Immorality is behavior that willfully sacrifices the interests, needs, values, and feelings of others for the sake of one’s own. Cheating on a spouse is immoral in the same way as underpaying employees in order to increase personal profits.
In many cases, immorality is relatively harmless. Not inviting your sad-sack friend to your party, knowing that, though he would appreciate the invitation, his presence would bum you out, is immoral—but it’s not likely to hurt him much and may please you and the other guests greatly. I can’t see much good in having too many scruples over such matters, but they do, in truth, meet my definition of immorality.
In the United States, we have few laws against immorality—and we shouldn’t have any, except when such behavior clearly threatens the common good—and in those cases, because the laws would impinge drastically on the liberty and free will of individual consciences, the burden of proof should be high.
Of course, in America, talk of morality is usually confined to the issue of sex, because Americans are uncomfortable with sex for pleasure, given our puritan, peasant, and pioneer value systems. In most Americans’ minds, the only conceivable justification for sex is procreation within the legal and religious institution of marriage.
Over the years, make-believe moralists have stretched truth and credulity alike in claiming rubbish such as that homosexuality poses a threat to children and society at large or that a woman who chooses to end a pregnancy is, in every instance, committing willful murder. Matters of personal conscience have been exaggerated as threats to national security or as the Holocaust redux. Thus, we have laws designed to curb or totally block certain behaviors that have no real or reasonable impact on the public or the common good.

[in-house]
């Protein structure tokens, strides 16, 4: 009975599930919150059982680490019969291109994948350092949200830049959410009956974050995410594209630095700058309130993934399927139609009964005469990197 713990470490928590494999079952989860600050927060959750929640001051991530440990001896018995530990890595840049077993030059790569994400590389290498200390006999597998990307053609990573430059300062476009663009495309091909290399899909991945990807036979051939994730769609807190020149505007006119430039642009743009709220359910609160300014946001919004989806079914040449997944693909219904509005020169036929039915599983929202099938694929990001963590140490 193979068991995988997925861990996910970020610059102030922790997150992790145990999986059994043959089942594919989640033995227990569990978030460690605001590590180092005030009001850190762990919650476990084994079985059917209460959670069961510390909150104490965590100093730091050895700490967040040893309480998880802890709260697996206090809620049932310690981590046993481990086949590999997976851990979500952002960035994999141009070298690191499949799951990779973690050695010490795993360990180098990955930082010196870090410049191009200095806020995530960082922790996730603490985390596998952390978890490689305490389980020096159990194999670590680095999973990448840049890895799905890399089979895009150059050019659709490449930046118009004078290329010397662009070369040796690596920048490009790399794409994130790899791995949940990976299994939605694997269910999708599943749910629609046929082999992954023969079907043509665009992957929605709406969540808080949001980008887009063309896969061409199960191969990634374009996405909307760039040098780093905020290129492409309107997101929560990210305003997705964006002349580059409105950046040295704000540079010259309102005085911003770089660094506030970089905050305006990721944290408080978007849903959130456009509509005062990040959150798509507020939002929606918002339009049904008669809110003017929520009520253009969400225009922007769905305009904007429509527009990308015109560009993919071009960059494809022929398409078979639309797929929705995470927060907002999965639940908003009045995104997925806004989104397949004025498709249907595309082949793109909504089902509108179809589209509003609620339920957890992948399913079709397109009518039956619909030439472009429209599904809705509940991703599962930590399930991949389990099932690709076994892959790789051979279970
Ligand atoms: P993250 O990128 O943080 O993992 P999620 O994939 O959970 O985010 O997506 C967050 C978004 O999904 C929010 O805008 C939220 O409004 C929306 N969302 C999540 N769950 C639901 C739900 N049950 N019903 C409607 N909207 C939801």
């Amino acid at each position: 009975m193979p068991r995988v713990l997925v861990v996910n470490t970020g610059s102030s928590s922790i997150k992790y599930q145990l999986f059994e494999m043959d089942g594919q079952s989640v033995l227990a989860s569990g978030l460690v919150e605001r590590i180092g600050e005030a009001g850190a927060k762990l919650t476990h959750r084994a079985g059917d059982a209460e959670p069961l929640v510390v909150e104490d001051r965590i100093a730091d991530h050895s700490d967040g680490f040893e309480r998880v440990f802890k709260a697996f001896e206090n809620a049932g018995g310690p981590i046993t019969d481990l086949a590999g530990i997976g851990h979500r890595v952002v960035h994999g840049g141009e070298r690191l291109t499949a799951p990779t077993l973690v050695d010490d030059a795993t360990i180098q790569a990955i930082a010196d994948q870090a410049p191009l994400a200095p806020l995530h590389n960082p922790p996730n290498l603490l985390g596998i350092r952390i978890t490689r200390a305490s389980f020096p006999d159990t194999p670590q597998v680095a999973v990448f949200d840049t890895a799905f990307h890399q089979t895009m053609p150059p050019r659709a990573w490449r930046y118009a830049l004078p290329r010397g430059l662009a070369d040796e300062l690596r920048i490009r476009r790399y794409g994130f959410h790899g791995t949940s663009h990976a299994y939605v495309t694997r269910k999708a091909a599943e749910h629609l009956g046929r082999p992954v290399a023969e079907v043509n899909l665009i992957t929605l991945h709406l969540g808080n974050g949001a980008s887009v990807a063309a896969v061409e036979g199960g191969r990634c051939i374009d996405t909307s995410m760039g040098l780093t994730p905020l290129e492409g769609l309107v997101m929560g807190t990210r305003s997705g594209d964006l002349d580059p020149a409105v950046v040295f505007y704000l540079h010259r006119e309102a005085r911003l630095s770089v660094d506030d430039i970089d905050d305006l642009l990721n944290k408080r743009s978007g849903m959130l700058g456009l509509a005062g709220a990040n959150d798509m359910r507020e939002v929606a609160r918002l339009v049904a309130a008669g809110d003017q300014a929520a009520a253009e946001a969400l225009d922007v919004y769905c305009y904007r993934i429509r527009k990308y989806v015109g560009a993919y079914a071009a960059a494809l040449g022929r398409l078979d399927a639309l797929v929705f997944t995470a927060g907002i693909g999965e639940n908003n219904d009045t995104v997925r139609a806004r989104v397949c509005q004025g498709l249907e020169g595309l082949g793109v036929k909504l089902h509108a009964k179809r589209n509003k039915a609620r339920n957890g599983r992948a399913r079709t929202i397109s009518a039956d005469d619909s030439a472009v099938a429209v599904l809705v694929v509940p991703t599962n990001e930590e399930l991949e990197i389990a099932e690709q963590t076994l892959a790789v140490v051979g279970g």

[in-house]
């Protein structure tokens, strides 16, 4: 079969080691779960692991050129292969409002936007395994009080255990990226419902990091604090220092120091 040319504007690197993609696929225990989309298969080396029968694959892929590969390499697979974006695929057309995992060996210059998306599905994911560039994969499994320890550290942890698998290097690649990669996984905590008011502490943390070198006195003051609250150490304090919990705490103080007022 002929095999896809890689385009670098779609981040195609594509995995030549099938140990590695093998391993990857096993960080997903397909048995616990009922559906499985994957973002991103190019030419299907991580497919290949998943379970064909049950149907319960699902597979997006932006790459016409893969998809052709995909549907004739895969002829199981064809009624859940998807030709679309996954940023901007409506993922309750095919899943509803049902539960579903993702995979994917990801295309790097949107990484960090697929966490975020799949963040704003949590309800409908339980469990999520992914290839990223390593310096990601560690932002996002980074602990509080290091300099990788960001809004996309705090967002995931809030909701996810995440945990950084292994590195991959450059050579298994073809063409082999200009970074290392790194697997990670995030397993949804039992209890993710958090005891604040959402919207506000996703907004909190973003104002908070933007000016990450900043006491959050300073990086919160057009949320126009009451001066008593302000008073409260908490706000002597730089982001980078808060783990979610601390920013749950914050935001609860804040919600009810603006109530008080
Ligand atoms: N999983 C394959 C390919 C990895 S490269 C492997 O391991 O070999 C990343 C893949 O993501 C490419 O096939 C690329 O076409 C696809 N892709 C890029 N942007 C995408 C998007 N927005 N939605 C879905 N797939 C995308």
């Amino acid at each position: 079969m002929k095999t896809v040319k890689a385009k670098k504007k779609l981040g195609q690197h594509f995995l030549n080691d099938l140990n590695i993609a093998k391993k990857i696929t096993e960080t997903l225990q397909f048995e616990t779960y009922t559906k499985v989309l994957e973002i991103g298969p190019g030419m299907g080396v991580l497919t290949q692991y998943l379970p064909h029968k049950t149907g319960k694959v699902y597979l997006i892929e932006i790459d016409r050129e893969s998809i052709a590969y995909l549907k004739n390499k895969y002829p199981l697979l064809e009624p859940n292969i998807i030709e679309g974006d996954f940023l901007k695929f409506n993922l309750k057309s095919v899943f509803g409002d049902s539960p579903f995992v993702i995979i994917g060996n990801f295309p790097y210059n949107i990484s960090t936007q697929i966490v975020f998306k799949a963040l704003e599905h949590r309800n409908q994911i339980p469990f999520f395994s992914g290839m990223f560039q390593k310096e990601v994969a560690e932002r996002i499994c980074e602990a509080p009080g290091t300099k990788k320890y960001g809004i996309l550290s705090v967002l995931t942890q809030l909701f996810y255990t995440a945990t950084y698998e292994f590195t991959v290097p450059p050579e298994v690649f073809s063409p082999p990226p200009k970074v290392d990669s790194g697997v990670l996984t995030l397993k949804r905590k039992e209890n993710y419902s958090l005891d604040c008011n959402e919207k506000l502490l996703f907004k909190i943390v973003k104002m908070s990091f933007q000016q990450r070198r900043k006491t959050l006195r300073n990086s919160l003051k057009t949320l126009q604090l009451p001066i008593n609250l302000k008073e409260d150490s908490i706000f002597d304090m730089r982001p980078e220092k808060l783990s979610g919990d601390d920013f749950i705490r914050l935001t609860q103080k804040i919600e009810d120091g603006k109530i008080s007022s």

Since such laws sacrifice others’ interests, needs, values, and feelings only to benefit the prejudices, hyper-sensitivity, and scruples of those who demand those laws—and ban or limit activities that have no effect on the lives or safety of those not directly involved, such laws are themselves immoral.
We hold money, however, in high esteem. What people do with their money (or for their money) has been somewhat less regulated than what they do with their gametes.
As a society, then, we have generally tolerated liberties in the use of money that we have not tolerated in the use of our bodies. No doubt, many who would defend companies’ right to reckless downsizing, for the sake of the bottom line and on the basis that owners can do with their properties what they damn well please, would oppose a woman’s terminating a pregnancy even if she does so because pregnancy poses an economic hardship on her and, in the long run, on the potential life she carries.
What, then, is morality? I like to think it is not just the avoidance of immorality. In my mind, morality means to make room for the interests, needs, values, and feelings of others. Morality, though, does not require me to sacrifice my own interests. Morality obliges me only to benefit others to the extent that it is in my power to do so. It means to give as good as I intend to take … to strive to profit others, not just myself and my own kind.
Unfortunately—and this is the way the world has always been thus far, to its own detriment and to the retardation of social progress—the moral are sitting ducks for the immoral. At the heart of immorality is the desire to take advantage of others’ good will and basic decency, to turn a profit on them, to bust their cherries, and, most insulting of all, to blame the victim for not realizing that this is the way the game is really played.
Somehow, progress occurs: slaveries are abolished, human rights affirmed, cruel and unusual punishments made somewhat less cruel, witch hunts cease, tyrannies collapse, liberties increase and spread. The individual life, dedicated to do right, may suffer "slings and arrows" and "the spurns / That patient merit of th'unworthy takes," to cite Prince Hamlet, but history and society are better for it.